HEALTH POL ICY P R O J E C T THE NEAR-TERM HEALTH AND ECONOMIC BENEFITS OF FAMILY PLANNING IN ZIMBABWE June 2014 Although Zimbabwe’s contraceptive prevalence rate (CPR) is one of the highest in sub-Saharan Africa, economic challenges in the last decade have led to a downward trend in some health indicators, including family planning (FP) use. Recognizing the right to high- quality reproductive healthcare and the links between population growth, health, and economic development, the Government of Zimbabwe made the following commitments (known as the FP2020 goals) at the 2012 London Summit on Family Planning: ƒ Increase the CPR from 59 percent to 68 percent by 2020 ƒ Reduce unmet need1 for family planning from 13 percent to 6.5 percent by 2020 ƒ Increase access to a comprehensive range of FP methods, including long-acting and permanent methods (LAPMs) By providing equitable, high-quality FP services, greater access to FP information, and voluntary access to a broader choice of FP methods and services, Zimbabwe could enable women and men to meet all their reproductive health needs and further improve their health and well-being. On a population level, these investments in family planning offer significant social, health, and economic benefits, even in the near term. ImpactNow—a new model developed by the USAID- funded Health Policy Project (HPP)2—estimates the near-term benefits of investments in family planning, as well as the resources needed to achieve FP-related commitments. This brief presents some key benefits associated with realizing Zimbabwe’s FP2020 goals. Brief Photo credit: Federica Olivieri 2 June 2014 Status of Family Planning The growing need for FP services has outpaced the growth of FP use in Zimbabwe, and consequently, the basic health needs of women and families are not being fully met. Contraceptive prevalence rose steadily in the post- independence era, but progress has stagnated in recent years. According to the 2010–2011 Demographic and Health Survey, 59 percent of currently married women use a contraceptive method, virtually unchanged from 60 percent in 2005–2006 (see Figure 1). The ongoing economic crisis since 2000 could lead to a more significant decline in the CPR, jeopardizing the progress made over the last two decades. Although unmet need in Zimbabwe is the lowest in southern Africa, it is as high as 19 percent among youth and 26 percent in some subnational populations. The stalled progress in FP uptake and the high level of unmet need likely contributed to the increase in the total fertility rate from 3.8 in 2005–2006 to 4.1 in 2010–2011. FP programs must also offer a wider choice of contraceptive methods to better support the various needs and preferences of women and couples. Currently, short-term methods dominate the method mix in Zimbabwe; 71 percent of married users use the pill, while only 7 percent use LAPMs. The pill has a high discontinuation rate: nearly one in five new pill users discontinue use within the first year—which impacts its effectiveness in preventing unintended pregnancies. Of married FP users, one in four does not want another child; LAPMs may be especially relevant for this group of women. Health Benefits of Family Planning Meeting the FP2020 targets would have significant social and health benefits. Family planning helps women and couples achieve their desired family sizes, while also reducing the number of high-risk pregnancies that contribute to maternal and child mortality. By extending the interval between and reducing the number of pregnancies and births a woman experiences over her lifetime, family planning helps women avoid health complications. Likewise, when a woman and her partner can control the amount of time between a birth and a subsequent pregnancy (“spacing”), they are better able to care for their newborn child. HPP used the ImpactNow model to estimate the near- term benefits of achieving the FP2020 goals in Zimbabwe. Two possible scenarios for realizing a 68 percent CPR were examined, with different implications for future changes in method mix (see Table 1). The analysis assumed that all increases in voluntary FP use come from the group of women who have an unmet need for family planning, thus enabling women to achieve their own stated fertility intentions. 2014 Baseline 2020 Base case 2020 Scenario 1: Modest progress 2020 Scenario 2: Rapid progress CPR* 59 59 68 68 Method Mix** Implants 5 5 19 27 IUCDs <1 <1 3 7 Pills 71 71 54 41 Other Methods 24 24 24 24 ImpactNow models the near-term (2–7 years) health benefits and financial savings attributed to investments in family planning. Table 1. What scenarios were analyzed? * Percentage of married women ages 15–49 ** Percentage of married FP users Figure 1. Trends in Zimbabwe’s Fertility and Contraceptive Prevalence Rate C PR (p er ce nt ag e of m ar rie d w om en a ge s 15 –4 9) To ta l F er til ity R at e (b irt hs p er w om an ) Source: Zimbabwe Demographic and Health Surveys 0 1 2 3 4 5 6 30 35 40 45 50 55 60 65 1988 1994 1999 2005–06 2010–11 CPR TFR 3 The Near-term Health and Economic Benefits of Family Planning in Zimbabwe Increasing the CPR from 59 to 68 percent and expanding contraceptive choices would avoid unintended pregnancies and save the lives of women and children. The analysis shows meeting FP2020 goals under the “Modest progress” scenario would save the lives of 14,700 mothers and 37,800 children from 2014 to 2020 (see Table 2). Further expanding the method mix and use of LAPMs, as illustrated by our “Rapid progress” scenario, could increase these gains to 15,100 mothers and 38,700 children saved. the near-term maternal and child healthcare savings of this FP investment are estimated at US$17 million, showing that investment in family planning helps women meet their reproductive health intentions in a highly cost-efficient manner. By 2020, US$1.75 would be saved in near-term maternal and child healthcare costs for every US$1 spent on family planning in the Modest progress scenario. However, with the greater uptake of LAPMs in the Rapid progress scenario, this ratio could be increased to US$1.85 in savings for every US$1 spent in 2020 (see Figure 3). Recommendations This ImpactNow analysis shows that family planning can help Zimbabwean women and families meet their reproductive desires, while offering significant health and 0 2 4 6 8 10 12 14 16 18 2014 2015 2016 2017 2018 2019 2020 Rapid Progress Modest Progress Figure 2: Additional Maternal and Child Healthcare Savings, 2014–2020 (cumulative) Users of LAPMs in 2020 Unintended pregnancies averted Mothers’ lives saved Children’s lives saved Modest Progress 420,000 2.7 million 14,700 37,800 Rapid Progress 650,000 2.8 million 15,100 38,700 Table 2: Maternal and Child Deaths Averted, 2014–2020 (cumulative) Figure 3: Cost of Family Planning Compared to Near-term Savings in Maternal and Child Healthcare, 2020 $1 $1.85 savings investment N ea r-t er m M at er na l a nd C hi ld H ea lth ca re S av in gs ( U S$ m ill io ns ) Economic Benefits of Family Planning Increasing FP use, and thereby reducing unintended pregnancies and the unmet need for maternal and child healthcare services, can also result in significant cost savings in the health system in the near term. Furthermore, expanding the method mix can result in even greater savings. If the target CPR were met and method mix shifted somewhat toward LAPMs (Modest progress scenario), an additional US$14 million in near-term healthcare costs could be saved between 2014 and 2020, when compared to current trends of FP use. With a more robust shift toward a more comprehensive method mix (Rapid progress scenario), additional savings could be as high as US$17 million (see Figure 2).3 According to a recent analysis of the gap between the resources available and those required to attain a CPR of 68 percent, by 2020, annual funds for family planning must increase by an estimated 25 percent from 2014 levels (HPP, 2014; Rapid progress scenario). Over that time span, Zimbabwe will need to spend an additional US$4.4 million to support the increased number of users and their preferred methods. However, Rapid Progress: US$17 million Modest Progress: US$14 million June 2014 4 economic benefits in the near term. To realize these gains, the Government of Zimbabwe and development partners should take action to increase investments for family planning, expand method choice, and improve the quality of FP services. In particular, the Ministry of Health and Child Care must develop both a national FP strategy and a costed implementation plan that incorporate the country’s commitments from the 2012 London Summit: ƒ Commit resources and increase funding for family planning from 1.7 percent to at least 3 percent of the health budget ƒ Eliminate user fees for FP services ƒ Increase access to a full range of FP methods, including LAPMs ƒ Strengthen public-private partnerships in the provision of community-based and outreach services ƒ Strengthen the integration of family planning with reproductive health, maternal health, and HIV services ƒ Develop innovative service delivery models to meet the needs and rights of adolescent girls, with the goal of reducing their unmet need from 16.9 percent to 8.5 percent Drawing on the successes of other countries in task sharing and increasing use of LAPMs, Zimbabwe should scale up training for health workers to insert and remove intrauterine contraceptive devices (IUCDs) and implants. These trainings should target health workers at all levels of the health system, including rural health centers. In support of the government’s efforts, development partners should ƒ Continue to procure FP commodities, particularly for LAPMs ƒ Support the training, logistics, and supervision costs associated with the delivery of high-quality, integrated FP services The Health Policy Project is a five-year cooperative agreement funded by the U.S. Agency for International Development under Agreement No. AID-OAA-A-10-00067, beginning September 30, 2010. It is implemented by Futures Group, in collaboration with Plan International USA, Futures Institute, Partners in Population and Development, Africa Regional Office (PPD ARO), Population Reference Bureau (PRB), RTI International, and the White Ribbon Alliance for Safe Motherhood (WRA). The information provided in this document is not official U.S. Government information and does not necessarily represent the views or positions of the U.S. Agency for International Development. Contact Us Health Policy Project One Thomas Circle NW, Suite 200 Washington, DC 20005 www.healthpolicyproject.com policyinfo@futuresgroup.com ƒ Explore the use of innovative private sector-based service delivery models, such as social franchising approaches ƒ Work with local leaders to address any cultural, traditional, or religious barriers to contraceptive use, including gender inequality or misconceptions about contraception ƒ Design social and behavior change communication strategies to address the high wanted fertility and adolescent fertility ƒ Continue to conduct in-depth research to generate evidence for programming References Central Statistical Office (CSO) and Institute for Resource Development/ Macro Systems, Inc. 1989. Zimbabwe Demographic and Health Survey 1988. Harare and Columbia, MD: CSO and Institute for Resource Development/ Macro Systems, Inc. CSO and Macro International, Inc. 1995. Zimbabwe Demographic and Health Survey 1994. Harare and Calverton, MD: CSO and Macro International, Inc. CSO and Macro International, Inc. 2000. Zimbabwe Demographic and Health Survey 1999. Harare and Calverton, MD: CSO and Macro International, Inc. CSO and Macro International, Inc. 2007. Zimbabwe Demographic and Health Survey 2005–2006. Harare and Calverton, MD: CSO and Macro International, Inc. Health Policy Project (HPP). 2014. Resource Requirements for Family Planning in Zimbabwe. Washington, DC: Futures Group, Health Policy Project. Zimbabwe National Statistics Agency (ZNSA) and ICF International, Inc. (ICF). 2011. Zimbabwe Demographic and Health Survey 2010–2011. Harare and Calverton, MD: ZNSA and ICF. Endnotes 1 Unmet need is defined as the percentage of married women who want to postpone their next birth by two or more years or stop childbearing but are not using contraception. 2 For more information, see the brief titled “ImpactNow Demonstrates the Short-term Benefits of Investing in Family Planning,” available at www. healthpolicyproject.com. The model is forthcoming on the Health Policy Project website. 3 The analysis was done using the Gather, Analyze, and Plan (GAP) Tool, which estimates the resources needed to meet a country’s FP goals. The tool’s main outputs are the funding gaps for a national FP program and for FP commodities alone. It is available at www.healthpolicyproject.com.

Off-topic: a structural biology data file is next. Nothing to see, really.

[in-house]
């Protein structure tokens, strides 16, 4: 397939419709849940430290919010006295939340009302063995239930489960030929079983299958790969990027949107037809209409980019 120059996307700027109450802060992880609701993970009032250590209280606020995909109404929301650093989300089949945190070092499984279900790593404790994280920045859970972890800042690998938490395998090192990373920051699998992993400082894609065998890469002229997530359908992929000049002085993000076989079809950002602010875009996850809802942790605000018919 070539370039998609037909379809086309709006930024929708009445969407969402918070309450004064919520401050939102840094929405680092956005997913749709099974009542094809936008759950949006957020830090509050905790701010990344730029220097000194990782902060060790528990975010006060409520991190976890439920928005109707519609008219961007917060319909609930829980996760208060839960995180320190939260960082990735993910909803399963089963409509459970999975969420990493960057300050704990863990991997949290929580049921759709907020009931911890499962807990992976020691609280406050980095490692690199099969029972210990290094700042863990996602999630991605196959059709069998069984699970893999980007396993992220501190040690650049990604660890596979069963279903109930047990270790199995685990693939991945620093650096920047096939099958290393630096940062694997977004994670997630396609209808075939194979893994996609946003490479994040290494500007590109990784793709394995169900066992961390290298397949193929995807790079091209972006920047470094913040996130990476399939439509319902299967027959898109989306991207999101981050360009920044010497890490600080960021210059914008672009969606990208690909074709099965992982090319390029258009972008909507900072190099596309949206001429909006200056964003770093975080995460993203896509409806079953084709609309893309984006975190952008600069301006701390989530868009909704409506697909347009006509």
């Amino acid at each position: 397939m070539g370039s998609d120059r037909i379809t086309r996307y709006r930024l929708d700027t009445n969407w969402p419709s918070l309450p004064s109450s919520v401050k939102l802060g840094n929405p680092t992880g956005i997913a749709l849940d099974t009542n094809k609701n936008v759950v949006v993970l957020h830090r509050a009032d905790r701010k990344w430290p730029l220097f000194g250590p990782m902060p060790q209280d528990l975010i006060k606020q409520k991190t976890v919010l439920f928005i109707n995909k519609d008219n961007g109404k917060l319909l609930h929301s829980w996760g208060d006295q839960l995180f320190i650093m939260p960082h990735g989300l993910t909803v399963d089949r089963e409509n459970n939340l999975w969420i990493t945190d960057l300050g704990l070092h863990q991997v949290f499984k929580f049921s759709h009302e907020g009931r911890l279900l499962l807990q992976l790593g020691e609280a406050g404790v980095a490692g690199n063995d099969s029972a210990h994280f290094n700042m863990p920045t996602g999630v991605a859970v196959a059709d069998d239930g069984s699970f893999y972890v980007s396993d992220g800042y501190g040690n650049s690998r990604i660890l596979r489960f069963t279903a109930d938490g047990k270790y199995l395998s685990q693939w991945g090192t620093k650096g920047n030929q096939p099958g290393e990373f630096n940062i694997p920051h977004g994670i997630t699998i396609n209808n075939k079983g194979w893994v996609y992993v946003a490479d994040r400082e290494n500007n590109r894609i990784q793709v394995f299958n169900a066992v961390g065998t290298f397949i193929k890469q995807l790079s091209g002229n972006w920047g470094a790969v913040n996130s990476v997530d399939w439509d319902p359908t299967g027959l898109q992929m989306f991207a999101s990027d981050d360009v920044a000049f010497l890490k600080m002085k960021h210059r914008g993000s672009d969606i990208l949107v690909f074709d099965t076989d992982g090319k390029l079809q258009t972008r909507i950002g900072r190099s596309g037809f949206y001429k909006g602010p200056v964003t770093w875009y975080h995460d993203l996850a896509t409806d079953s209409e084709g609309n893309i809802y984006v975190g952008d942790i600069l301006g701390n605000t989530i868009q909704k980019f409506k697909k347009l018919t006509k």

View the publication

You are currently offline. Some pages or content may fail to load.